In the 19th century it was bought by the German merchant Otto Wesendonck in an independent municipality near Zurich. Through the well-known architect Leonhard Zeugheer, he established the Villa Wesendonck and hired the gardener Theodor Froebel to design the extensive park and gardens. As a great patron of the arts, the Wesendoncks granted the house to Richard Wagner in 1849. Wagner had an affair their with Mathilde Wesendonck and finished in 1858 when he fled from Zurich. In 1871, the Wesendoncks eventually sold the mansion to the industrialist Rieter family along with the park grounds. After the death of Adolf Rieter Rotpletz in 1882, he left it to his son Fritz Rieter. Alfred Friedrich Bluntschli was hired to develop part of the property. In 1912, the German Emperor William II stayed several days at the villa as a guest. In 1887 Fritz Rieter further extended the property, with farm buildings and an orangery created by Adolf Brunner.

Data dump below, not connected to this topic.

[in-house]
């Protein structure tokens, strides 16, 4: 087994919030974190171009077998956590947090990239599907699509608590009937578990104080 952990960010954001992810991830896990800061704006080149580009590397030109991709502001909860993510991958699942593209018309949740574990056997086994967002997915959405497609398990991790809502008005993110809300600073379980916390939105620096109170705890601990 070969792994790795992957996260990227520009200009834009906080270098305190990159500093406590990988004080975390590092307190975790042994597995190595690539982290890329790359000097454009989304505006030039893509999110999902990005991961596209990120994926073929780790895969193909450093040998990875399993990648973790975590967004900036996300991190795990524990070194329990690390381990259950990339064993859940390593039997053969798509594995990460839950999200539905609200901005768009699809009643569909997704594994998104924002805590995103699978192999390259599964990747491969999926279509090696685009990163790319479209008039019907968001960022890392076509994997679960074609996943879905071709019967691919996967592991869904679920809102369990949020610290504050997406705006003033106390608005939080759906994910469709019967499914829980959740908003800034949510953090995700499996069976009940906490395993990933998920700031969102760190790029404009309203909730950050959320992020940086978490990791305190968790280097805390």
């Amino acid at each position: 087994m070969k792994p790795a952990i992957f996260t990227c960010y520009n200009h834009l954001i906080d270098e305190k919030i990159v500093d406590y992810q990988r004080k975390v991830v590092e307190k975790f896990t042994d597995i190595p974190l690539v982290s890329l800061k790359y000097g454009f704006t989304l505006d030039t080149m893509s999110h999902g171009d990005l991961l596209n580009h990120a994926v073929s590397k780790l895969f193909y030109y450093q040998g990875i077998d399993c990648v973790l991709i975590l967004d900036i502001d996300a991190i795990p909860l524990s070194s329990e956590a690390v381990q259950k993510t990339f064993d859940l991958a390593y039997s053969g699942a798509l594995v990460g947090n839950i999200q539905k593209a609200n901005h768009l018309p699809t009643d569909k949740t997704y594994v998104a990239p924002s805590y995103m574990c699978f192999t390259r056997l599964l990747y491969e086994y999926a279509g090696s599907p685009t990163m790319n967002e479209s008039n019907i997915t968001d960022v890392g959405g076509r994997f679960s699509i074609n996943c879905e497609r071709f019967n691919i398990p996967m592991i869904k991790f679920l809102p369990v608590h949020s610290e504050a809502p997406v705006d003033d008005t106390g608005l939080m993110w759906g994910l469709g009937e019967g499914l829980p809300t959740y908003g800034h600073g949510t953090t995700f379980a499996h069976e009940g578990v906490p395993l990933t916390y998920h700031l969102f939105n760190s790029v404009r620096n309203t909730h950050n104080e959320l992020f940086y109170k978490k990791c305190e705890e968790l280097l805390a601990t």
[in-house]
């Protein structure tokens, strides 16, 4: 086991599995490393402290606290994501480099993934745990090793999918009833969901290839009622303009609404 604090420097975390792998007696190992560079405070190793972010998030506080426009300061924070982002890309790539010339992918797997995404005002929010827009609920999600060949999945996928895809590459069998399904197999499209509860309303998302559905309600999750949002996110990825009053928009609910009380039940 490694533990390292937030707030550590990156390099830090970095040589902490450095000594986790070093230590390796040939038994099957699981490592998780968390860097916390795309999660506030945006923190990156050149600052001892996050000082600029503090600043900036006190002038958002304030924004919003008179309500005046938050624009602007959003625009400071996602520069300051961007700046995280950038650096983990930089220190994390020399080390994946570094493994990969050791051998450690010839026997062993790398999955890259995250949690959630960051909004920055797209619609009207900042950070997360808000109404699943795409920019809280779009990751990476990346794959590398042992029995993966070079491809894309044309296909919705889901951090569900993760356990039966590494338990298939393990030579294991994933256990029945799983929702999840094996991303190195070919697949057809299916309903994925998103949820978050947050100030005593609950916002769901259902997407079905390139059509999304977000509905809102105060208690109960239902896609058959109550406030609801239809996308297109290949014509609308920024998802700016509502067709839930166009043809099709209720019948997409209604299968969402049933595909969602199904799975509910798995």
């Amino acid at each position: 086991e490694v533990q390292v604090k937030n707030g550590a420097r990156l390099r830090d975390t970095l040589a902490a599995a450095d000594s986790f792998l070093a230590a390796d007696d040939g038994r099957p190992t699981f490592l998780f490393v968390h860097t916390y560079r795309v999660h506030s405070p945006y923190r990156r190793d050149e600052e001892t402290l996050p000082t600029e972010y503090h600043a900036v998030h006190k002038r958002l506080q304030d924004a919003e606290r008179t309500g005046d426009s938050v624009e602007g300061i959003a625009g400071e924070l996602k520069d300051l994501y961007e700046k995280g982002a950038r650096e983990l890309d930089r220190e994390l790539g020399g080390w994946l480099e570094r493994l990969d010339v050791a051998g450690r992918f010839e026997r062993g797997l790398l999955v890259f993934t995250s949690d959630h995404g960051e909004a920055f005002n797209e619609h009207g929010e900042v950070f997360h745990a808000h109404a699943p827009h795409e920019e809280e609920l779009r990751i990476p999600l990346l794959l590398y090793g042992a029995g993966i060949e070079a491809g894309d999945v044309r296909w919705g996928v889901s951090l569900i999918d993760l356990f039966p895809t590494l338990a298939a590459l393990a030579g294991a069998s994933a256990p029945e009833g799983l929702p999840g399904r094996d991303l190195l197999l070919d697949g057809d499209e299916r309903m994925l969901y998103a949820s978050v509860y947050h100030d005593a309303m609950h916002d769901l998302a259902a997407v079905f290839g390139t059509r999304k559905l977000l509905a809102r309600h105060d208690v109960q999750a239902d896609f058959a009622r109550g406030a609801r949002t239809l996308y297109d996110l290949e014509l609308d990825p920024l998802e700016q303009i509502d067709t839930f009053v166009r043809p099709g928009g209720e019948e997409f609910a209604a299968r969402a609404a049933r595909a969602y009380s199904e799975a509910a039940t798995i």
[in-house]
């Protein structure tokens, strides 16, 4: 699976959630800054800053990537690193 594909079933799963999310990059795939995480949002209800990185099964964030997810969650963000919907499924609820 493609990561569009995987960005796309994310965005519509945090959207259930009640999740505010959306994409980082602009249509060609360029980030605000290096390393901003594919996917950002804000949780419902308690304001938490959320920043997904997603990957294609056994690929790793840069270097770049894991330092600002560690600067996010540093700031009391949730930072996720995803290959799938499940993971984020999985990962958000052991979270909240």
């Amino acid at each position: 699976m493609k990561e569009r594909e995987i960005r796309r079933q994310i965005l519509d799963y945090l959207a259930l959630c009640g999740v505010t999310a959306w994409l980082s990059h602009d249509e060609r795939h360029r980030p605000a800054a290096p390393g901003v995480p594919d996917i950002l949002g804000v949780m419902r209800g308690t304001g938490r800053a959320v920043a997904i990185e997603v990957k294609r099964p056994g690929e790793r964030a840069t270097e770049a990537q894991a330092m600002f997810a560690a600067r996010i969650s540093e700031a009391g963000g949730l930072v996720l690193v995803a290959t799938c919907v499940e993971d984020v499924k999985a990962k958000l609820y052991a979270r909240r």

In 1945, the city of Zurich by plebiscite bought a 68,000 m2 large area of Rieterpark and Villa Wesendonck for 2.9 million francs from the Rieter family. Through a popular decision in 1949, the Villa Wesendonck was renovated and became a museum for non-European culture. Baron Eduard von der Heydt of the City of Zurich, donated and led to the establishment of the Rietberg Museum in 1952.